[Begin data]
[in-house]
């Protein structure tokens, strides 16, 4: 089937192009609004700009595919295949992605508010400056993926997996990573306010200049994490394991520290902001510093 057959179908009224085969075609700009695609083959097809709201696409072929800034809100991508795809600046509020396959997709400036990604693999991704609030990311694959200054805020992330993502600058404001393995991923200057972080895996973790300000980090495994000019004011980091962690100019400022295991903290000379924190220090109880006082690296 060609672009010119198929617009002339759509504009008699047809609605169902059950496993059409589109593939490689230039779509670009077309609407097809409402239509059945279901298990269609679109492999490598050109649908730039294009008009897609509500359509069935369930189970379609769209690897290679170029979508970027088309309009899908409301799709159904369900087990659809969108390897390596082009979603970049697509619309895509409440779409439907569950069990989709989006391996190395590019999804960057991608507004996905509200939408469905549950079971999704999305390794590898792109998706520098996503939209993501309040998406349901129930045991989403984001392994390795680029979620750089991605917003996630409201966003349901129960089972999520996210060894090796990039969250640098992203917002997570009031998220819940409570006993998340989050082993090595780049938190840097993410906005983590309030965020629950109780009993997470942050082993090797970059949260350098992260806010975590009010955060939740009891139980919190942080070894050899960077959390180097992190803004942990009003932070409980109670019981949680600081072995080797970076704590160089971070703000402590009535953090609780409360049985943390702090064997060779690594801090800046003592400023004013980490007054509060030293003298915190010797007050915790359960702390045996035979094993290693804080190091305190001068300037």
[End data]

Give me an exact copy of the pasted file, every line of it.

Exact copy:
[in-house]
């Protein structure tokens, strides 16, 4: 089937192009609004700009595919295949992605508010400056993926997996990573306010200049994490394991520290902001510093 057959179908009224085969075609700009695609083959097809709201696409072929800034809100991508795809600046509020396959997709400036990604693999991704609030990311694959200054805020992330993502600058404001393995991923200057972080895996973790300000980090495994000019004011980091962690100019400022295991903290000379924190220090109880006082690296 060609672009010119198929617009002339759509504009008699047809609605169902059950496993059409589109593939490689230039779509670009077309609407097809409402239509059945279901298990269609679109492999490598050109649908730039294009008009897609509500359509069935369930189970379609769209690897290679170029979508970027088309309009899908409301799709159904369900087990659809969108390897390596082009979603970049697509619309895509409440779409439907569950069990989709989006391996190395590019999804960057991608507004996905509200939408469905549950079971999704999305390794590898792109998706520098996503939209993501309040998406349901129930045991989403984001392994390795680029979620750089991605917003996630409201966003349901129960089972999520996210060894090796990039969250640098992203917002997570009031998220819940409570006993998340989050082993090595780049938190840097993410906005983590309030965020629950109780009993997470942050082993090797970059949260350098992260806010975590009010955060939740009891139980919190942080070894050899960077959390180097992190803004942990009003932070409980109670019981949680600081072995080797970076704590160089971070703000402590009535953090609780409360049985943390702090064997060779690594801090800046003592400023004013980490007054509060030293003298915190010797007050915790359960702390045996035979094993290693804080190091305190001068300037």